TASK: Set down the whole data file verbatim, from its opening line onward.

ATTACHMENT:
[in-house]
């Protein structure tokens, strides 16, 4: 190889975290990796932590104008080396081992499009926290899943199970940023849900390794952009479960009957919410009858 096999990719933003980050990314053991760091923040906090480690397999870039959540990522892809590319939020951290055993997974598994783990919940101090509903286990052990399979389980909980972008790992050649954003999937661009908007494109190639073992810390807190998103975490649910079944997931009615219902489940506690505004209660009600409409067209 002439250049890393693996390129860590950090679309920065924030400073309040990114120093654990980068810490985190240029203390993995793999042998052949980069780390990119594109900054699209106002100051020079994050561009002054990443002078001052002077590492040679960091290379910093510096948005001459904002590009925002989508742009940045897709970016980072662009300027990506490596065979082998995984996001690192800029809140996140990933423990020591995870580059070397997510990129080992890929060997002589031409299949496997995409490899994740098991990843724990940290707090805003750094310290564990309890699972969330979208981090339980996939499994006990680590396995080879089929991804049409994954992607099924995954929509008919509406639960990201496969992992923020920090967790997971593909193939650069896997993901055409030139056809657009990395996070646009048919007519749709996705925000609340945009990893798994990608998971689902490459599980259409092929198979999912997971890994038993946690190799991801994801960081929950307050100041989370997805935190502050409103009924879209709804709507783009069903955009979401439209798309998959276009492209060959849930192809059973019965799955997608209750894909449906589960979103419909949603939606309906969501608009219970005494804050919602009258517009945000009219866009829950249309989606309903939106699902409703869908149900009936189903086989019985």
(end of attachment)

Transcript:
[in-house]
């Protein structure tokens, strides 16, 4: 190889975290990796932590104008080396081992499009926290899943199970940023849900390794952009479960009957919410009858 096999990719933003980050990314053991760091923040906090480690397999870039959540990522892809590319939020951290055993997974598994783990919940101090509903286990052990399979389980909980972008790992050649954003999937661009908007494109190639073992810390807190998103975490649910079944997931009615219902489940506690505004209660009600409409067209 002439250049890393693996390129860590950090679309920065924030400073309040990114120093654990980068810490985190240029203390993995793999042998052949980069780390990119594109900054699209106002100051020079994050561009002054990443002078001052002077590492040679960091290379910093510096948005001459904002590009925002989508742009940045897709970016980072662009300027990506490596065979082998995984996001690192800029809140996140990933423990020591995870580059070397997510990129080992890929060997002589031409299949496997995409490899994740098991990843724990940290707090805003750094310290564990309890699972969330979208981090339980996939499994006990680590396995080879089929991804049409994954992607099924995954929509008919509406639960990201496969992992923020920090967790997971593909193939650069896997993901055409030139056809657009990395996070646009048919007519749709996705925000609340945009990893798994990608998971689902490459599980259409092929198979999912997971890994038993946690190799991801994801960081929950307050100041989370997805935190502050409103009924879209709804709507783009069903955009979401439209798309998959276009492209060959849930192809059973019965799955997608209750894909449906589960979103419909949603939606309906969501608009219970005494804050919602009258517009945000009219866009829950249309989606309903939106699902409703869908149900009936189903086989019985």